The other day, I had one of those moments when you just know — you can feel it, you don’t have to look — that your big toe just busted a hole though your sock. It’s uncomfortable, of course, so I took my shoe off, and sure enough, my big ole toe was sticking through a big ole hole.
Then I thought, dang, I really cannot afford to buy new socks. Yeah, we’re down to that kind of penny pinching.
But hey, I’m a knitter. I know how to darn a sock, right?
Who darns socks anymore? It takes five minutes or less, and a modicum of skill. But who has those skills anymore? I was reading in a knitting magazine recently about Eleanor Roosevelt, whose nanny cut holes in socks so Eleanor could learn how to darn them. I mean, we’re talking about one of the topmost families in the nation, and they made sure the girls knew how to darn socks. If anyone could afford to throw away socks and buy new ones, the Roosevelts could.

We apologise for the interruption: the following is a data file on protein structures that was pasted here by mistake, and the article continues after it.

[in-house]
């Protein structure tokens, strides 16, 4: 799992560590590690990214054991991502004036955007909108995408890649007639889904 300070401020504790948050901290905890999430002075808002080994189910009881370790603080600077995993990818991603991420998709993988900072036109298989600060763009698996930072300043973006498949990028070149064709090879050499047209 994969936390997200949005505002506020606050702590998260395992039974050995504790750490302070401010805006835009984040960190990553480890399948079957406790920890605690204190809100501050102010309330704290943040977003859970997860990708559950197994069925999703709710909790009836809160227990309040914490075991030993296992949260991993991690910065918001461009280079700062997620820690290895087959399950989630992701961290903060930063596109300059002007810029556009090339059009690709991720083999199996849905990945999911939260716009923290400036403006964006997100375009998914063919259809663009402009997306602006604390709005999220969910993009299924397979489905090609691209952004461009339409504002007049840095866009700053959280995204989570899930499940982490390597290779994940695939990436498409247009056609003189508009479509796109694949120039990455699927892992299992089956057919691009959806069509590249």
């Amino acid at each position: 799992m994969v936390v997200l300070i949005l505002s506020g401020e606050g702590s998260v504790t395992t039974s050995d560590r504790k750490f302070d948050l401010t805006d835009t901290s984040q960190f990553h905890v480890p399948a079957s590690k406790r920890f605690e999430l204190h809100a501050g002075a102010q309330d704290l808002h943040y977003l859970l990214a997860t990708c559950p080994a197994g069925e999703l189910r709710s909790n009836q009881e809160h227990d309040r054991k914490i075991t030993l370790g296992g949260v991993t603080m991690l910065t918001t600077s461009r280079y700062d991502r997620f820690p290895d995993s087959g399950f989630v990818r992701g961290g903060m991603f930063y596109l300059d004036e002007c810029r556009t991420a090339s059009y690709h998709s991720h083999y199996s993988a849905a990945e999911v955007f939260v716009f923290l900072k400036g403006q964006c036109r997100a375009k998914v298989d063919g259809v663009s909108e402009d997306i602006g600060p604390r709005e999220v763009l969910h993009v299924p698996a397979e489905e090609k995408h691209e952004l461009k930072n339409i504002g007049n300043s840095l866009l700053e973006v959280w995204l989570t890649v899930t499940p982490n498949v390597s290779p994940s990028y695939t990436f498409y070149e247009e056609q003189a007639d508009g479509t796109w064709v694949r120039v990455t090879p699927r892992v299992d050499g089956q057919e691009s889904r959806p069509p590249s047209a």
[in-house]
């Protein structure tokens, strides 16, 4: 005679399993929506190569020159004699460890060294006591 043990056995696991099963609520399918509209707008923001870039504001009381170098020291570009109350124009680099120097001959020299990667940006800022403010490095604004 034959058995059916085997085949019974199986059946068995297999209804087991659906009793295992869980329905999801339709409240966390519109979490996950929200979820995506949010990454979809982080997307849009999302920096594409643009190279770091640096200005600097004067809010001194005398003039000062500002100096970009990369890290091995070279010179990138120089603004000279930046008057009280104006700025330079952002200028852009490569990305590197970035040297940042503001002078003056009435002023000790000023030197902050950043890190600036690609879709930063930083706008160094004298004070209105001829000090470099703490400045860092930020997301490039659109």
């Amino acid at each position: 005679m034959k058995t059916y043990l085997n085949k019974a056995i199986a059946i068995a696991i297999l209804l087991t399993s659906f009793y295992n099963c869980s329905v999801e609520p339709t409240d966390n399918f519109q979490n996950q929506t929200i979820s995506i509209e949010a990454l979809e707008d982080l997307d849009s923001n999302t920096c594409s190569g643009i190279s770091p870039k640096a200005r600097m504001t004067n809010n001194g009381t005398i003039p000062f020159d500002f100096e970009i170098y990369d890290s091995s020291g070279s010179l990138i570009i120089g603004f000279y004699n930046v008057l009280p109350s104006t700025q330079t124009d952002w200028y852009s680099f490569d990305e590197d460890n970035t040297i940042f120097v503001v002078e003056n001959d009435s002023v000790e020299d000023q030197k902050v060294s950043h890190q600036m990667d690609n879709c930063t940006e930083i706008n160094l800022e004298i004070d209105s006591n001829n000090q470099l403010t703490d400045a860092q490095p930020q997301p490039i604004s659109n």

Instead, they taught their daughter to fix them.
We live in a culture where this is no longer ordinary.We live in a culture wherein most of the time, it’s cheaper and easier to throw a thing away and replace it than it is to fix it.
But since the economy tanked, most of us have been learning to do with less, to mend and carry on, to cobble together solutions. It’s encouraging, in a way. It reduces waste.
Sometimes I find it a bit silly, though. I’ve seen elaborate recipes online for making homemade versions of products like dryer sheets. Here’s a radical thought—maybe you don’t need dryer sheets. Maybe you could just pull your staticy clinging clothes out of the dryer and wrench them apart by brute force. Yes, it’s a terrible effort, I know. But it works. And it’s frugal.
If any good is to come out of this, I hope it’s that we have learned to be more frugal and less wasteful.
What are your favorite frugal lifestyle tips?